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Medicating animals poses unique challenges that are often best dealt with via compounding. Pharmacists receive compounding training while in pharmacy school, but this training is not veterinary specific. Pharmacists are expected to have enough knowledge to properly verify prescriptions that are received at their practice site while keeping with the most up-to-date guidelines related to animal and human health. Whether pharmacists have the proper training to verify and/or compound veterinary specific medications is unknown. A self-administered survey was distributed electronically to 4,550 email addresses on record with the American College of Veterinary Pharmacists, the International Academy of Compounding Pharmacists, and the Society of Veterinary Hospital Pharmacists. The survey asked questions about regulations and standards associated with the use of prescription or compounded medications. Of the 4,550 distributed surveys, 153 were received, for a 3.4% response rate. Of the responses received, only 131 were used in the final data analysis. Most respondents correctly answered the assessment question regarding the ability to compound backordered, commercially available products. A majority of respondents incorrectly answered the question regarding the proper flavoring for a medication for a ferret. Those with more training perceived themselves to have a higher level of skill (r = 0.41, P<0.001). Similarly, those with formal veterinary training had better scores on Question 4 of the assessment questions, which requires knowledge of feline toxicities (P=0.029). The most common compounded medications dispensed in practice by pharmacists are methimazole, metronidazole, and gabapentin. Pharmacists mostly recognized that compounding backordered, commercially available products is permitted. Formal training improves familiarity with current compounding rules, regulations, and best practices. Formal training in veterinary pharmacy and veterinary compounding should be promoted and encouraged. Efforts should also be made at improving pharmacists' understanding of both veterinary and compounding laws and regulations.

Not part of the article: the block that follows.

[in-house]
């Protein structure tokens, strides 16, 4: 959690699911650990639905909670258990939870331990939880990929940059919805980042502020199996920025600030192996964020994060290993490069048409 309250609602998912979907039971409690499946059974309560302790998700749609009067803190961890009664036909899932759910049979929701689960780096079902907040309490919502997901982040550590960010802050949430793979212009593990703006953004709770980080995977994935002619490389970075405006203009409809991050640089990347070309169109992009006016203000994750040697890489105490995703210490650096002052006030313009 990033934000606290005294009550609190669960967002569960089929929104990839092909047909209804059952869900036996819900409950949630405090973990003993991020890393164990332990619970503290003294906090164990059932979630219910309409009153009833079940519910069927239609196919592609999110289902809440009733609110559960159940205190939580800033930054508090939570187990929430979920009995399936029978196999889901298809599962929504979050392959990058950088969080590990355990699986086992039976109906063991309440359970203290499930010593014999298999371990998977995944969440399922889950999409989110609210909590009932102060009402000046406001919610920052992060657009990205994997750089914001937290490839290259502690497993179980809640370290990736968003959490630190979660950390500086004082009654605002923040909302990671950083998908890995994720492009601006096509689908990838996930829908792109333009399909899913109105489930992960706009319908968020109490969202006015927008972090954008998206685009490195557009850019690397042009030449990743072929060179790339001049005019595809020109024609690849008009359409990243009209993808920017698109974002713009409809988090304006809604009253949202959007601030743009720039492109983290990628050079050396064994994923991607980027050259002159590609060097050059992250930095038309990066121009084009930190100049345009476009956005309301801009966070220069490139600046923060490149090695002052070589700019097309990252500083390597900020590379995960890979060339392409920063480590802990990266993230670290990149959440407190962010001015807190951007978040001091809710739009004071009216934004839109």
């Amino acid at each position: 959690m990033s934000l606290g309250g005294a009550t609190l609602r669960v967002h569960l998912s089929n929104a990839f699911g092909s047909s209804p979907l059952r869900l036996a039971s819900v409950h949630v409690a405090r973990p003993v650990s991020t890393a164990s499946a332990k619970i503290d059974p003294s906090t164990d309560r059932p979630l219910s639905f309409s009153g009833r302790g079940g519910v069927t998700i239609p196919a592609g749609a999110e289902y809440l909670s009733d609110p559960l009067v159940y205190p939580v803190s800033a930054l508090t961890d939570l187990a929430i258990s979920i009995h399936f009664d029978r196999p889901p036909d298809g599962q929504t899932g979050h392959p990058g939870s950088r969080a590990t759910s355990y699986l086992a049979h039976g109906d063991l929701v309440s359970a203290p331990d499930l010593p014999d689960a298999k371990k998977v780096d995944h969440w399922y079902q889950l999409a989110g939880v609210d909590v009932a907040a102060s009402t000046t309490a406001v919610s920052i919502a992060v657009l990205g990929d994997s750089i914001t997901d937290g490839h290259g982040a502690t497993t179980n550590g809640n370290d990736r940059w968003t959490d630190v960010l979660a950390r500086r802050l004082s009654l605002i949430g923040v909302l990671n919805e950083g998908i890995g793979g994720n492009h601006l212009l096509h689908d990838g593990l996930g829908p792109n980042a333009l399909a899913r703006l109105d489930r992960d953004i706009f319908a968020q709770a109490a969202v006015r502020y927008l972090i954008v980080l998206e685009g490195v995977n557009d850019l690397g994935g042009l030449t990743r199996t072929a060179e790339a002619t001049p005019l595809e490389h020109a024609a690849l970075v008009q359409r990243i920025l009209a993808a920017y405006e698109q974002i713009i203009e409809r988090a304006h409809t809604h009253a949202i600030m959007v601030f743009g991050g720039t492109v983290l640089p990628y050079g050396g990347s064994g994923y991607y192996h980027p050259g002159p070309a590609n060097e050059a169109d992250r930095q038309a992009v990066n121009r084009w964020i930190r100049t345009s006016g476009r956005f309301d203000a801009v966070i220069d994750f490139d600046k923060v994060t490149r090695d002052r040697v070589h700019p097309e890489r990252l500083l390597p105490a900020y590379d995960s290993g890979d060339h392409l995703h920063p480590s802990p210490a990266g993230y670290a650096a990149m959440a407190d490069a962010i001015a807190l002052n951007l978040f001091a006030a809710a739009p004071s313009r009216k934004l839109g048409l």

This article was published in the following journal.
Name: International journal of pharmaceutical compounding
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The preparation, mixing, and assembling of a drug. (From Remington, The Science and Practice of Pharmacy, 19th ed, p1814)
Individuals enrolled in a school of pharmacy or a formal educational program leading to a degree in pharmacy.
Educational programs for pharmacists who have a bachelor's degree or a Doctor of Pharmacy degree entering a specific field of pharmacy. They may lead to an advanced degree.
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A board-certified specialty of VETERINARY MEDICINE, requiring at least four years of special education, training, and practice of veterinary surgery after graduation from veterinary school. In the written, oral, and practical examinations candidates may choose either large or small animal surgery. (From AVMA Directory, 43d ed, p278)
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